Paddling the length of the Chesapeake Ba

Some of you may be thinking of future trips in warmer weather. Hopefully this may help.

I did lower Bay (James River to the Potomac) on day trips and I can answer specific questions concerning that segment. Below is the report for the upper part of the Bay, which I did in one 200-mile trip over an 8-day period in August, 2009. The original post was on the Chesapeake Paddle’s Association site.

I finished my Chesapeake paddle from Vir-Mar Beach (VA side of Potomac) to Havre de Grace on Monday night, August 17, without too many problems. Heat was one of the biggest challenges, with “real feel temperatures” over 100 degrees. I drank about 5 liters of water on Monday. Persistent, albeit moderate, headwinds slowed my progress for the first 5 days.

Finding a place to sleep for 7 nights was challenging but not insurmountable. There are plenty of remote areas that are not posted. When near populated areas, if are just friendly and ask the locals, they will direct you to somewhere or invite you to pitch a tent in their yard. One man even made dinner and breakfast for me and washed my clothes. I never put anyone on the spot, I just asked, “Do you know of anywhere I can put a tent for the night?” Most people are friendly when they know you are on a special journey. It didn’t hurt to let them know this was my 20th anniversary paddle for being a pastor at the same church. I slept in county and state parks, though not in a designated tent location, but I dropped money into a state park honor box at their marina to cover camping fees.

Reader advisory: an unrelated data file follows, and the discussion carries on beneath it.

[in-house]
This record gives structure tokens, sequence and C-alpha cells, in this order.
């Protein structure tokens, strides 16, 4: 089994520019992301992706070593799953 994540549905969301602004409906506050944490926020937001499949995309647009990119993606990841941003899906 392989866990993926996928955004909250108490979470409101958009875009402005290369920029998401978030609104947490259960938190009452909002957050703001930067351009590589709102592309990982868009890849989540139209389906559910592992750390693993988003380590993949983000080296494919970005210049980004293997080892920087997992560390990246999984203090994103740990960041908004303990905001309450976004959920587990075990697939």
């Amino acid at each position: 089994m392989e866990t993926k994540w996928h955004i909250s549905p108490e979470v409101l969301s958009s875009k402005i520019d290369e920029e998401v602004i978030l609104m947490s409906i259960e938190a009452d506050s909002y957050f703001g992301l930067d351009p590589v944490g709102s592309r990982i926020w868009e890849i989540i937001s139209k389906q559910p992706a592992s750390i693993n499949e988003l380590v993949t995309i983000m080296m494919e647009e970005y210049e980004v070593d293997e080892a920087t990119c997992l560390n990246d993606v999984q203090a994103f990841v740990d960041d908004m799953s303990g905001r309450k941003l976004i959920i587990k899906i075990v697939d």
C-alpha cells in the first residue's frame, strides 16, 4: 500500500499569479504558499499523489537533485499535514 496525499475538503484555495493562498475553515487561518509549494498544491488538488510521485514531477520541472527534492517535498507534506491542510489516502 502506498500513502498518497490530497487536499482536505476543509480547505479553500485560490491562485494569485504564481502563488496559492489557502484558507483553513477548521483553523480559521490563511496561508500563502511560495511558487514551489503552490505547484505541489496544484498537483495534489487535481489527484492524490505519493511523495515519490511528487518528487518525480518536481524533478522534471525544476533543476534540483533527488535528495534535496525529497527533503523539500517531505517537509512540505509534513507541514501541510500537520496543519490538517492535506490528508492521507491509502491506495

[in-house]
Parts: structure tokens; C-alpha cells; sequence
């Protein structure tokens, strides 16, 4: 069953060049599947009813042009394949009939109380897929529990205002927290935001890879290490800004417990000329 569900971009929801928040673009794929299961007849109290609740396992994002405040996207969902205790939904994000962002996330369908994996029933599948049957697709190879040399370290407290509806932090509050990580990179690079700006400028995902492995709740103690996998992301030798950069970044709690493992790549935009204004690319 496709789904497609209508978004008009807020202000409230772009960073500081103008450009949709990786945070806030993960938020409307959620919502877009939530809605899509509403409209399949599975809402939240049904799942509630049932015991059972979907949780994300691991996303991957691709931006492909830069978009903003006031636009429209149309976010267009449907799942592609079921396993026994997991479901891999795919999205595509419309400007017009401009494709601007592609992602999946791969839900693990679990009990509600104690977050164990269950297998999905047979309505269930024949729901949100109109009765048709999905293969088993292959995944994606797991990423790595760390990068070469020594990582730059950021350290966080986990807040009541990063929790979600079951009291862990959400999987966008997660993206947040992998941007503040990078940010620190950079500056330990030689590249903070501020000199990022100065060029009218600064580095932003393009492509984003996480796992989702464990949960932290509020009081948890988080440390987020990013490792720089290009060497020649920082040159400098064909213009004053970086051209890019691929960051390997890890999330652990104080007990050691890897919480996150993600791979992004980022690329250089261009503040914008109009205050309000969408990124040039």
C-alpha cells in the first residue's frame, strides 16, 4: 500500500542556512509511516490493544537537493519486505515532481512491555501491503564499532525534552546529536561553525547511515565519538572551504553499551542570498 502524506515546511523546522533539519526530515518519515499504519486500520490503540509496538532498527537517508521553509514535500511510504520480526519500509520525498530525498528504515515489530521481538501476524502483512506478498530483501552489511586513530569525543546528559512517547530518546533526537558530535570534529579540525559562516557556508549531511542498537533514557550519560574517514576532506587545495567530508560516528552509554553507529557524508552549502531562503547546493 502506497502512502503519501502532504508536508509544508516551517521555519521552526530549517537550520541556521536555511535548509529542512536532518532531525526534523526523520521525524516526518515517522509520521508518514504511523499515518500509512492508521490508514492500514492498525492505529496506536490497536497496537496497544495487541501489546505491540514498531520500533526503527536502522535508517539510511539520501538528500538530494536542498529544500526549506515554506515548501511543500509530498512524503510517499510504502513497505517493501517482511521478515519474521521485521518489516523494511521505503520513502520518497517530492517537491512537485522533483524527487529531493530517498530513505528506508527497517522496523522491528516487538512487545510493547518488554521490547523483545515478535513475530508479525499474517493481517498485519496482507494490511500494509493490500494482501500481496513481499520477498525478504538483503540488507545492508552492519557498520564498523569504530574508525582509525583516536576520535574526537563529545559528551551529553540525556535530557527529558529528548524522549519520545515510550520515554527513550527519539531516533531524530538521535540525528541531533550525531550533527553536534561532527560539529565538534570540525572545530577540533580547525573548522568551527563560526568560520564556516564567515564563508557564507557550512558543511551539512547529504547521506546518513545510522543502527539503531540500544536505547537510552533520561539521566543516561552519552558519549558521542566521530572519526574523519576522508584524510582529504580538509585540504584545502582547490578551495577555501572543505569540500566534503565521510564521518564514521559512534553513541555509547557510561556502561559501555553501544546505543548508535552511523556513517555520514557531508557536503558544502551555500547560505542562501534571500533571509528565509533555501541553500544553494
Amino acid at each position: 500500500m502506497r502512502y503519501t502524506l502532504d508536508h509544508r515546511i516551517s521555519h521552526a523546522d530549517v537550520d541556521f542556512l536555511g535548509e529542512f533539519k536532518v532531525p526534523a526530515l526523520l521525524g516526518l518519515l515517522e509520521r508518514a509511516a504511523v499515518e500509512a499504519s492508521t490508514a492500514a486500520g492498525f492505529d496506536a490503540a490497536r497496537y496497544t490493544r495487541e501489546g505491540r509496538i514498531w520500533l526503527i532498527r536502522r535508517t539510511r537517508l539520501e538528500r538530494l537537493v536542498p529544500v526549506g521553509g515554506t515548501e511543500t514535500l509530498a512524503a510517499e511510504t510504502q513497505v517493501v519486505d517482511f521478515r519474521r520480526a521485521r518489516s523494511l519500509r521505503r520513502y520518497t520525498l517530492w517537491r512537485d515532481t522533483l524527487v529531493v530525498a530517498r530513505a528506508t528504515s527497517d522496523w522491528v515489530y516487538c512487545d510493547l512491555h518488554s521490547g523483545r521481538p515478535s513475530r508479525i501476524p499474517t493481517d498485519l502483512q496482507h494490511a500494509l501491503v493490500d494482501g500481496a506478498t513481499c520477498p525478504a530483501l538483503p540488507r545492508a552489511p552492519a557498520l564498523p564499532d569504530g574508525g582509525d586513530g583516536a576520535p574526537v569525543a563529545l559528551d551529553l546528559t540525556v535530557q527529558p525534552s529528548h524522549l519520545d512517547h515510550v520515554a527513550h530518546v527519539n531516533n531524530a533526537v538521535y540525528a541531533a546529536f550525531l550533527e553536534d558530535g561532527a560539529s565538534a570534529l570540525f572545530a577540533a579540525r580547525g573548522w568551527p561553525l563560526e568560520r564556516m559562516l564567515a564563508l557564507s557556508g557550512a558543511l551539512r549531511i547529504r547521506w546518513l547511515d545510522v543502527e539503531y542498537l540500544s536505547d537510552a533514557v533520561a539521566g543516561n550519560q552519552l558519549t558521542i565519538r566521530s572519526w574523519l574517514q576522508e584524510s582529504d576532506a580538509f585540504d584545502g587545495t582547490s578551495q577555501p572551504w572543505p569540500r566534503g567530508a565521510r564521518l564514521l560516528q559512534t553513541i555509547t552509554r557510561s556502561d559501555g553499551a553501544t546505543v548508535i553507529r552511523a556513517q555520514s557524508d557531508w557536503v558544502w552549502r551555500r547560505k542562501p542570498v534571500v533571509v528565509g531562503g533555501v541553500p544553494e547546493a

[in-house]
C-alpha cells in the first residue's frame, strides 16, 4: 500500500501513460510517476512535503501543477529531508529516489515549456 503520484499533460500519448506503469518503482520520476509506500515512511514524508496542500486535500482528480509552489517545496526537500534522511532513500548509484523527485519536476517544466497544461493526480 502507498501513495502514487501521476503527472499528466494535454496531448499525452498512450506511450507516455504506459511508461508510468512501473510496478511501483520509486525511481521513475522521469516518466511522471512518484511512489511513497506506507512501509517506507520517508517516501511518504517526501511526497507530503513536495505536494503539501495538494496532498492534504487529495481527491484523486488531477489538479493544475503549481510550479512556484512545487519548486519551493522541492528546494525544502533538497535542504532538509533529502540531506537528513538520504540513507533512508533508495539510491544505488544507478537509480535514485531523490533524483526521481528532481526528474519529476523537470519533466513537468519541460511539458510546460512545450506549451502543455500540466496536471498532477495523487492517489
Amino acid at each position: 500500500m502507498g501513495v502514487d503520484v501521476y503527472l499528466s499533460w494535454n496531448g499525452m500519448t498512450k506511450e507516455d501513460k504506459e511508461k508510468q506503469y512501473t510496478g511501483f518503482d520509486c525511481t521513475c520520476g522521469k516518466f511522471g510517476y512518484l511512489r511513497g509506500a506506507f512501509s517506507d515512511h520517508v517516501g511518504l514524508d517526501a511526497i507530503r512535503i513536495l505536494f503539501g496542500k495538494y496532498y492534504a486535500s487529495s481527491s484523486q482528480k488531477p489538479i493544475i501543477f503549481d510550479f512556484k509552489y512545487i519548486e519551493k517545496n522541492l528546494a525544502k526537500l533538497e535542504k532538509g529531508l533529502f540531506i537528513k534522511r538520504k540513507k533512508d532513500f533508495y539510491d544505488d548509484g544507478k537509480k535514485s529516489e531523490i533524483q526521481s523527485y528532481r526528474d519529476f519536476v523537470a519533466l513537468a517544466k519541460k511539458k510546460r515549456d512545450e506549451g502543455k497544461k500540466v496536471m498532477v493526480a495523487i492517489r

I followed Mario’s advice and carried less food and more water. Generally a person is not real hungry the first week of paddling or backpacking, especially in the heat. I had oatmeal for breakfast, dried fruit and nuts during the day, and a single serving freeze-dried meal at night. It was pretty Spartan and I lost 5 pounds, but didn’t really want to eat more and I was happy to lose the weight. A few times I grabbed a burger in a marina store, but it was hard to finish it.

Aberdeen Proving Grounds turned into a real obstacle – 26 miles of restricted waters that extend to the middle of the bay. I packed a small sail in my kayak and I was hoping for a good south wind that day and to paddle/sail up the middle of the channel. There was no wind so I chose to cross the bay and run up the Eastern Shore until I was past the restricted areas. It turned out to be a good choice although it made for a lot of open water paddling, but at least I didn’t have more than about 6 miles of open water at a time. I never really used the sail except to play around one night after dinner. I didn’t use my fishing gear either. I was just too far behind because of headwinds and fishing is very time consuming.

I thought I could paddle across Susquehanna Flats, thinking the 3-4 feet of water would be more than enough. But, the flats were choked with hydrilla and I backed out of there and headed west to the channel at the north side of Aberdeen Proving Grounds.

My SPOT seemed to report my location about 75% of the time. It missed my starting location but reported Monday night. I assume the 911 signal from the SPOT is a lot more powerful and has a higher success rate. Overall, I was glad I purchased the SPOT satellite tracker. The VHF radio was also essential and the weather predictions seemed pretty accurate. I had a good GPS with the Chesapeake Blue Charts chip, but the GMCO maps and compass where still my preferred means of navigation. The GPS was great for locating marinas and other points of interest. In hindsight, I should have kept it turned on the entire time and tracked the entire journey with it. It would be worth the extra batteries. I only turned it on occasionally when needed.